Joe passes both the muster of the skeptical, take-no-shit bandleader (Angela Bassett) and the audition. He’s so ecstatic about his big break that he’s oblivious to the open manhole he falls in, which is where Soul ‘s narrative proper sputters to life. Or rather, into the void: a cosmic conveyor belt carries a small, blobbish figure with glasses and a porkpie-shaped noggin — I Am Joe’s Lifeforce — toward the Great Beyond. He isn’t ready to go into the light, jumps off the heavenly treadmill and soon finds himself in “the Great Before.” Imagine if Fischer-Price designed a pastel purgatory. This is where souls-to-be reside before they fly down to earth, lorded over by walking, talking one-dimensional Picasso sketches all named Jerry. According to those Cubist bureaucrats, the little blue soul-toddlers need mentorship first. They need likes, dislikes, passions, characteristics. They must form a nature-not-nurture personality (“I’m an agreeable skeptic who’s cautious yet flamboyant!”) before they can enter their corporeal phase. Our fugitive from death hatches an escape plan: steal an identity, help a newbie, swipe their “earth pass” and get back to his body before the gig. Easy-peasy, until No. 22 enter the picture.
That’s the Little Soul Who Wouldn’t, a tenacious pain of a shmoo who’s stymied the efforts of past mentors such as Abraham Lincoln and Copernicus, once made Mother Theresa cry and, as voiced by Tina Fey, No. 22 is blessed with a maximum girlboss puckishness that singlehandedly sells the character. No. 22 doesn’t want to discover her purpose for existing. She does not even want to be alive. Joe has to inspire her or perish before he can show the world he’s more than the guy he sees in this limbo’s flashback-accomplishments hallway, i.e. someone who seems to be killing time while waiting for an already-in-progress life to start.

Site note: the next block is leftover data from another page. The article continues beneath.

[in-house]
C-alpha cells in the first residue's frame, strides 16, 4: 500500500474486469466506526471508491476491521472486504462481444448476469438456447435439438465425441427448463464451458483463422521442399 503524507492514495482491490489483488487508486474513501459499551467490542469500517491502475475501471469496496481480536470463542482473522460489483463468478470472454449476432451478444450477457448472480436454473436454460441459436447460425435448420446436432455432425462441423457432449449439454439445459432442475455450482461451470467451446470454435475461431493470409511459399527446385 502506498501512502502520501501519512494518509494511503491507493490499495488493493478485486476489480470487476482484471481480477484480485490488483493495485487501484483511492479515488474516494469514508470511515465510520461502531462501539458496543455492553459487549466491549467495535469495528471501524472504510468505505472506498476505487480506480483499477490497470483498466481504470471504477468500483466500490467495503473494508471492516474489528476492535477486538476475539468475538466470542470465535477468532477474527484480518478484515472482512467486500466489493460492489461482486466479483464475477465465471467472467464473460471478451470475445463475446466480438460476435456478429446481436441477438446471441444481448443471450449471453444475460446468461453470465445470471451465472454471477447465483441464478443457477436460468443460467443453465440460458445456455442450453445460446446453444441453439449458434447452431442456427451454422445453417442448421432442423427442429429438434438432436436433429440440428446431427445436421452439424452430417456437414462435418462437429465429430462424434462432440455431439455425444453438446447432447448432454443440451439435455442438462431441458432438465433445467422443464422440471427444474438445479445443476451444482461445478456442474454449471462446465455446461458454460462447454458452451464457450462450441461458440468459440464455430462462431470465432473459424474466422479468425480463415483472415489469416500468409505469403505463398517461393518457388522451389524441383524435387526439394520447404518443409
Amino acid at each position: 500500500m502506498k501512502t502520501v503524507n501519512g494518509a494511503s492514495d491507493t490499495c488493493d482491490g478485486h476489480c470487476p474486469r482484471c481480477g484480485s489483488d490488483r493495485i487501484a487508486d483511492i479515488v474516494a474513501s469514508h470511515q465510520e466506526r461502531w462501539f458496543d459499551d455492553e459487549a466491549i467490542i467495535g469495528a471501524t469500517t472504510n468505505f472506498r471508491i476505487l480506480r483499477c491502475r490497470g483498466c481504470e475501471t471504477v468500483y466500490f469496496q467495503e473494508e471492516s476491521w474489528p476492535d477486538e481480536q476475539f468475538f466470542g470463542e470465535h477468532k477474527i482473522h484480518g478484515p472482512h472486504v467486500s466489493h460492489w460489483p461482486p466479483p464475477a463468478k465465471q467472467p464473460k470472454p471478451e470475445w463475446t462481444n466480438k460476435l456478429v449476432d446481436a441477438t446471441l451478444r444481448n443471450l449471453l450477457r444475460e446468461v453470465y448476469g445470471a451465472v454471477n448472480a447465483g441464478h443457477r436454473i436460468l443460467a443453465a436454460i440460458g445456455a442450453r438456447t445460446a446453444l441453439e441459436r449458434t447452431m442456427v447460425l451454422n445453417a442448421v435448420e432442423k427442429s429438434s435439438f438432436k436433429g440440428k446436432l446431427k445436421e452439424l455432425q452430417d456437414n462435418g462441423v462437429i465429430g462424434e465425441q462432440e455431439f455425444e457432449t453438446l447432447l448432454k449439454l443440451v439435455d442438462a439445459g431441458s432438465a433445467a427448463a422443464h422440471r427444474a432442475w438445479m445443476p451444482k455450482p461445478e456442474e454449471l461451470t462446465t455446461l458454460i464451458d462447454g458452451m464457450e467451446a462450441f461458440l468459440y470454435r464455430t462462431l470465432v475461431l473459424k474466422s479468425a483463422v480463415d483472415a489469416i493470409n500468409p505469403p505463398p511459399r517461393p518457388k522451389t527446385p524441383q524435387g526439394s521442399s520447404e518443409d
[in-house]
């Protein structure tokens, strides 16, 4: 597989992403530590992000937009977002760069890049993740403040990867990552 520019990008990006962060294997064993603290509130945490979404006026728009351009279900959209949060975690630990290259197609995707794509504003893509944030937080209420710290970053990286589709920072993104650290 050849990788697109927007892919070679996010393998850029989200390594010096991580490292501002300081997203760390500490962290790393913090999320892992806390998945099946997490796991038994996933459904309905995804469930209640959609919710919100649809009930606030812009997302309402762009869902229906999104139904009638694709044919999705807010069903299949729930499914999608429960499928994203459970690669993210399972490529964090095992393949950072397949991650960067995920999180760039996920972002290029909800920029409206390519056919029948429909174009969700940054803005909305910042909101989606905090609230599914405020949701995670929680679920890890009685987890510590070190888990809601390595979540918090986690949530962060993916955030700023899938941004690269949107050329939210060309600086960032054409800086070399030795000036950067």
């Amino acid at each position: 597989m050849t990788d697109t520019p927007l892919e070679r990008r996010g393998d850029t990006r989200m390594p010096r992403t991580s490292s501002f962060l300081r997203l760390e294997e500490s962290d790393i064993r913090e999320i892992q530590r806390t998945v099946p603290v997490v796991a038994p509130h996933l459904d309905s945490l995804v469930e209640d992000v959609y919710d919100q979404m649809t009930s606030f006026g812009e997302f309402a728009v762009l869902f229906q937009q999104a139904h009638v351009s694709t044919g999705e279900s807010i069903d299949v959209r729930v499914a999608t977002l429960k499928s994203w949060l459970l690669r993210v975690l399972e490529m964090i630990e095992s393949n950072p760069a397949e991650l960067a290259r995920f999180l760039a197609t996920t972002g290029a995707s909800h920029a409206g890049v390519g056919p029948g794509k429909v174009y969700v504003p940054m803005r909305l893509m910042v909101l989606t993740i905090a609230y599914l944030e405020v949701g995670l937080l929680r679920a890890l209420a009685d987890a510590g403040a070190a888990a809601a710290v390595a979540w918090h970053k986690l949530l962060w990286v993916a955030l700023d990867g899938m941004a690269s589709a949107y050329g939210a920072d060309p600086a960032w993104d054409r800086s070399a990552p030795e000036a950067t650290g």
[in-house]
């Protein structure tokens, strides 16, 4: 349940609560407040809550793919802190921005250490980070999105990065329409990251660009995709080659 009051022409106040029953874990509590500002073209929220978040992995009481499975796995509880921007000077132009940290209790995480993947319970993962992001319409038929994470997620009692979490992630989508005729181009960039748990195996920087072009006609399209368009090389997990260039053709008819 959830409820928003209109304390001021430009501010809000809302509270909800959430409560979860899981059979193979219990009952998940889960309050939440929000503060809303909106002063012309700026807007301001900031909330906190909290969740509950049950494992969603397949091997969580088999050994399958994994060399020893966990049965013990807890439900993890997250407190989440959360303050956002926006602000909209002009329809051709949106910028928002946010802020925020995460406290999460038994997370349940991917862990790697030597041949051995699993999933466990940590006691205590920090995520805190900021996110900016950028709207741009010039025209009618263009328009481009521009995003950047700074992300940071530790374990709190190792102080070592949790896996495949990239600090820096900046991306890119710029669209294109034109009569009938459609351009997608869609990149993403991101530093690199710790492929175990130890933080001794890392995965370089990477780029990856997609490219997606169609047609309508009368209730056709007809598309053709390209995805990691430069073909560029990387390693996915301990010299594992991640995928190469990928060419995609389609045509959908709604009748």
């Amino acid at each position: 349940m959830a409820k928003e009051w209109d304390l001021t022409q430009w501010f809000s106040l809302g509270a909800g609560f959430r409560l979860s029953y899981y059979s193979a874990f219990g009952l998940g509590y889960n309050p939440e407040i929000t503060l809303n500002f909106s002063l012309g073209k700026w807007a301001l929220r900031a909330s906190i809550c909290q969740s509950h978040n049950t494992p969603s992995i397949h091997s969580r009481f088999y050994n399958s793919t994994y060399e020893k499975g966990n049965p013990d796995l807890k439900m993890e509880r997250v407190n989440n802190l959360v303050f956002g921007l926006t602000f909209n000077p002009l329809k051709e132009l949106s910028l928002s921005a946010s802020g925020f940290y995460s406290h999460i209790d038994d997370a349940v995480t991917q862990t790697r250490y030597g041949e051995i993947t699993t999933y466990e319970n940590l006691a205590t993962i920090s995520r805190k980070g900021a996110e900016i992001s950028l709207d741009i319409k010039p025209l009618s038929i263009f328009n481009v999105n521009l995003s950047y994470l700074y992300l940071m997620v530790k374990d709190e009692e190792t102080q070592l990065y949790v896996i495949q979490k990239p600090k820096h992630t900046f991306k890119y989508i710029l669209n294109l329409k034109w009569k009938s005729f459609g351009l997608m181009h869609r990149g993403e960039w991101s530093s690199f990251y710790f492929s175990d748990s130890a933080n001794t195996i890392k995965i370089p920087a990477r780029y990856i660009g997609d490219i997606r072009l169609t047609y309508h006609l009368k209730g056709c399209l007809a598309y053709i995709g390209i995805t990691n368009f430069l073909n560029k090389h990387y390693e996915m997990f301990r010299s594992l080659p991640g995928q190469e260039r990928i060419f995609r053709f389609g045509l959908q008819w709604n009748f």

Without venturing too deep into spoiler territory, it’s safe to say they do both end up together on the third rock from the sun, just not how they imagined. Fans of a certain strain of popular ’80s comedies (notably one featuring a famous stand-up, a pioneer of one-woman shows and a magic bowl) are likely to find themselves in pleasantly familiar territory. The fact that Soul features an African-American lead, was cowritten and codirected by the playwright Kemp Powers (One Night in Miami…) and weaves in aspects of middle-class African-American culture while treating race as a matter of fact — rather than a back-patting novelty, a look-ma-I’m-woke box to be ticked or Hollywoodized exotica — feels quietly revolutionary. So does the rainbow coalition of supporting voices here, which includes Sonia Braga, Rachel House, Wes Studi and Richard Aayode. You’re constantly reminded that no one in the animation game can marshal a mix-and-match of creative talent and a Stradivarius-maestro level of heartstring plucking with such accessibility and verve.